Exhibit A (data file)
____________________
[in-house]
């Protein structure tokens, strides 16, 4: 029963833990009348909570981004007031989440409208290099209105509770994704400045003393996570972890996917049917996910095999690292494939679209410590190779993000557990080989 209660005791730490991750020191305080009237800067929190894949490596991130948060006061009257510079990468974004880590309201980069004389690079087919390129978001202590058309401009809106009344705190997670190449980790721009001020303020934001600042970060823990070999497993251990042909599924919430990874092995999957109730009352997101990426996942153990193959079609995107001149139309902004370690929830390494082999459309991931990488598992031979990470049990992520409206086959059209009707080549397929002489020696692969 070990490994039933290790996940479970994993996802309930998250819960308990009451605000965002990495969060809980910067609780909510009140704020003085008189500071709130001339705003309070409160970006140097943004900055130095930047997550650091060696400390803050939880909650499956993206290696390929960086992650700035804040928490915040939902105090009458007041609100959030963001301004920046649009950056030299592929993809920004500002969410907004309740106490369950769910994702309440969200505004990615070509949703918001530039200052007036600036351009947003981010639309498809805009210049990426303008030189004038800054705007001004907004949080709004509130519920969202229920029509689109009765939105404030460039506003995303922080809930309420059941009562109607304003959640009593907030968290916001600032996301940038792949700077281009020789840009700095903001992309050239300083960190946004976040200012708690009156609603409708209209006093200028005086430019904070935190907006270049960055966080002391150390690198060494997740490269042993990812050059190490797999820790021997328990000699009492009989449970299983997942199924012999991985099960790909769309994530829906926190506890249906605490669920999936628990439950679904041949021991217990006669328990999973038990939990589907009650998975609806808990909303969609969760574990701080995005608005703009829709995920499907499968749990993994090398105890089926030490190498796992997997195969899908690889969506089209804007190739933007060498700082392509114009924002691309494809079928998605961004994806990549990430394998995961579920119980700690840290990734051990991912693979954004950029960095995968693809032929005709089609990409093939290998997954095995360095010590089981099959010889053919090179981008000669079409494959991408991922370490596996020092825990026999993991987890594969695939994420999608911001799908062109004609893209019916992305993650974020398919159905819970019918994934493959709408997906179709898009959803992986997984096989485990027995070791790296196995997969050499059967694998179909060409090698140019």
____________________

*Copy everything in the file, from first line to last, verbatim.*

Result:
[in-house]
């Protein structure tokens, strides 16, 4: 029963833990009348909570981004007031989440409208290099209105509770994704400045003393996570972890996917049917996910095999690292494939679209410590190779993000557990080989 209660005791730490991750020191305080009237800067929190894949490596991130948060006061009257510079990468974004880590309201980069004389690079087919390129978001202590058309401009809106009344705190997670190449980790721009001020303020934001600042970060823990070999497993251990042909599924919430990874092995999957109730009352997101990426996942153990193959079609995107001149139309902004370690929830390494082999459309991931990488598992031979990470049990992520409206086959059209009707080549397929002489020696692969 070990490994039933290790996940479970994993996802309930998250819960308990009451605000965002990495969060809980910067609780909510009140704020003085008189500071709130001339705003309070409160970006140097943004900055130095930047997550650091060696400390803050939880909650499956993206290696390929960086992650700035804040928490915040939902105090009458007041609100959030963001301004920046649009950056030299592929993809920004500002969410907004309740106490369950769910994702309440969200505004990615070509949703918001530039200052007036600036351009947003981010639309498809805009210049990426303008030189004038800054705007001004907004949080709004509130519920969202229920029509689109009765939105404030460039506003995303922080809930309420059941009562109607304003959640009593907030968290916001600032996301940038792949700077281009020789840009700095903001992309050239300083960190946004976040200012708690009156609603409708209209006093200028005086430019904070935190907006270049960055966080002391150390690198060494997740490269042993990812050059190490797999820790021997328990000699009492009989449970299983997942199924012999991985099960790909769309994530829906926190506890249906605490669920999936628990439950679904041949021991217990006669328990999973038990939990589907009650998975609806808990909303969609969760574990701080995005608005703009829709995920499907499968749990993994090398105890089926030490190498796992997997195969899908690889969506089209804007190739933007060498700082392509114009924002691309494809079928998605961004994806990549990430394998995961579920119980700690840290990734051990991912693979954004950029960095995968693809032929005709089609990409093939290998997954095995360095010590089981099959010889053919090179981008000669079409494959991408991922370490596996020092825990026999993991987890594969695939994420999608911001799908062109004609893209019916992305993650974020398919159905819970019918994934493959709408997906179709898009959803992986997984096989485990027995070791790296196995997969050499059967694998179909060409090698140019």